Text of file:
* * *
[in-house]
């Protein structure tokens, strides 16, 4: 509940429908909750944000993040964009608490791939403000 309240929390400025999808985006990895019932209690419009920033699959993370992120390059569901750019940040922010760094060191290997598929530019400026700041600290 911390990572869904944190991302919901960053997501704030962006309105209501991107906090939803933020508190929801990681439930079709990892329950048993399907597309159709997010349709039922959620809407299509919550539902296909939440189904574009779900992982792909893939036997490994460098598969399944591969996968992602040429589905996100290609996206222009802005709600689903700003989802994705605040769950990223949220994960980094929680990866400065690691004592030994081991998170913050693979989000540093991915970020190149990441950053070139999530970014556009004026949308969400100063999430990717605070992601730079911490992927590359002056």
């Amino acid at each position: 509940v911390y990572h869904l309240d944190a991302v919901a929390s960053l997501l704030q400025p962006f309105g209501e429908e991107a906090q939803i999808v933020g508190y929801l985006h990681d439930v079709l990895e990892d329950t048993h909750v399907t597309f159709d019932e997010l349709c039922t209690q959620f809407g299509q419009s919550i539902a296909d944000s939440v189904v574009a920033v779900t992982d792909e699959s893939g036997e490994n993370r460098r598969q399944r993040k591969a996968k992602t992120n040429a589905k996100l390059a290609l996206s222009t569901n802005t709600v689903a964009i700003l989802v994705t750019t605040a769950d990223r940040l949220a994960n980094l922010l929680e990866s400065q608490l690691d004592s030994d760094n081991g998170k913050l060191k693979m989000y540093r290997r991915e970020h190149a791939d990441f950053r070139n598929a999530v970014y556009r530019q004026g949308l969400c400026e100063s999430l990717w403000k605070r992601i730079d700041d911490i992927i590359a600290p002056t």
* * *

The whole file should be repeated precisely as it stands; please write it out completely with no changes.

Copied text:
[in-house]
């Protein structure tokens, strides 16, 4: 509940429908909750944000993040964009608490791939403000 309240929390400025999808985006990895019932209690419009920033699959993370992120390059569901750019940040922010760094060191290997598929530019400026700041600290 911390990572869904944190991302919901960053997501704030962006309105209501991107906090939803933020508190929801990681439930079709990892329950048993399907597309159709997010349709039922959620809407299509919550539902296909939440189904574009779900992982792909893939036997490994460098598969399944591969996968992602040429589905996100290609996206222009802005709600689903700003989802994705605040769950990223949220994960980094929680990866400065690691004592030994081991998170913050693979989000540093991915970020190149990441950053070139999530970014556009004026949308969400100063999430990717605070992601730079911490992927590359002056």
């Amino acid at each position: 509940v911390y990572h869904l309240d944190a991302v919901a929390s960053l997501l704030q400025p962006f309105g209501e429908e991107a906090q939803i999808v933020g508190y929801l985006h990681d439930v079709l990895e990892d329950t048993h909750v399907t597309f159709d019932e997010l349709c039922t209690q959620f809407g299509q419009s919550i539902a296909d944000s939440v189904v574009a920033v779900t992982d792909e699959s893939g036997e490994n993370r460098r598969q399944r993040k591969a996968k992602t992120n040429a589905k996100l390059a290609l996206s222009t569901n802005t709600v689903a964009i700003l989802v994705t750019t605040a769950d990223r940040l949220a994960n980094l922010l929680e990866s400065q608490l690691d004592s030994d760094n081991g998170k913050l060191k693979m989000y540093r290997r991915e970020h190149a791939d990441f950053r070139n598929a999530v970014y556009r530019q004026g949308l969400c400026e100063s999430l990717w403000k605070r992601i730079d700041d911490i992927i590359a600290p002056t």